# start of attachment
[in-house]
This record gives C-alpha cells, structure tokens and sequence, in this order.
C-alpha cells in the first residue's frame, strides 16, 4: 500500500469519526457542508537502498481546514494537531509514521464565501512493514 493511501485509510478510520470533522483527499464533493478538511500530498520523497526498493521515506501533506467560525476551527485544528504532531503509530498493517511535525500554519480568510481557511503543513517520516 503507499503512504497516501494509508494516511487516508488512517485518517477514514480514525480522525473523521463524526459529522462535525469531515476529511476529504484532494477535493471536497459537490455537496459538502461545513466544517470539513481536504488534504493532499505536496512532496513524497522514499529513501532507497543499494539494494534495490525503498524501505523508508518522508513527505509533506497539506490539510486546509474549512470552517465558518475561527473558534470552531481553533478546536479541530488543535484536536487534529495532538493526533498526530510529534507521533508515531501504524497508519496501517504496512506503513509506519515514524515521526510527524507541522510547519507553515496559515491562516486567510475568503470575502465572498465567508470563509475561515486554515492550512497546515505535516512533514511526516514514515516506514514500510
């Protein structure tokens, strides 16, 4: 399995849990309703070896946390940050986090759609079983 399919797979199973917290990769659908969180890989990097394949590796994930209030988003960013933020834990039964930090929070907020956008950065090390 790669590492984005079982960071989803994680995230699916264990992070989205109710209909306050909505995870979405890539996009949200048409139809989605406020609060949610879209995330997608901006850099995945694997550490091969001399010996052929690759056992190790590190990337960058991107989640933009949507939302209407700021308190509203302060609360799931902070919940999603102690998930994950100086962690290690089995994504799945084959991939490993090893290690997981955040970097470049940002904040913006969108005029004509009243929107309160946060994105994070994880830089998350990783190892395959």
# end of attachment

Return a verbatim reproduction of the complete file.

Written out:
[in-house]
This record gives C-alpha cells, structure tokens and sequence, in this order.
C-alpha cells in the first residue's frame, strides 16, 4: 500500500469519526457542508537502498481546514494537531509514521464565501512493514 493511501485509510478510520470533522483527499464533493478538511500530498520523497526498493521515506501533506467560525476551527485544528504532531503509530498493517511535525500554519480568510481557511503543513517520516 503507499503512504497516501494509508494516511487516508488512517485518517477514514480514525480522525473523521463524526459529522462535525469531515476529511476529504484532494477535493471536497459537490455537496459538502461545513466544517470539513481536504488534504493532499505536496512532496513524497522514499529513501532507497543499494539494494534495490525503498524501505523508508518522508513527505509533506497539506490539510486546509474549512470552517465558518475561527473558534470552531481553533478546536479541530488543535484536536487534529495532538493526533498526530510529534507521533508515531501504524497508519496501517504496512506503513509506519515514524515521526510527524507541522510547519507553515496559515491562516486567510475568503470575502465572498465567508470563509475561515486554515492550512497546515505535516512533514511526516514514515516506514514500510
């Protein structure tokens, strides 16, 4: 399995849990309703070896946390940050986090759609079983 399919797979199973917290990769659908969180890989990097394949590796994930209030988003960013933020834990039964930090929070907020956008950065090390 790669590492984005079982960071989803994680995230699916264990992070989205109710209909306050909505995870979405890539996009949200048409139809989605406020609060949610879209995330997608901006850099995945694997550490091969001399010996052929690759056992190790590190990337960058991107989640933009949507939302209407700021308190509203302060609360799931902070919940999603102690998930994950100086962690290690089995994504799945084959991939490993090893290690997981955040970097470049940002904040913006969108005029004509009243929107309160946060994105994070994880830089998350990783190892395959």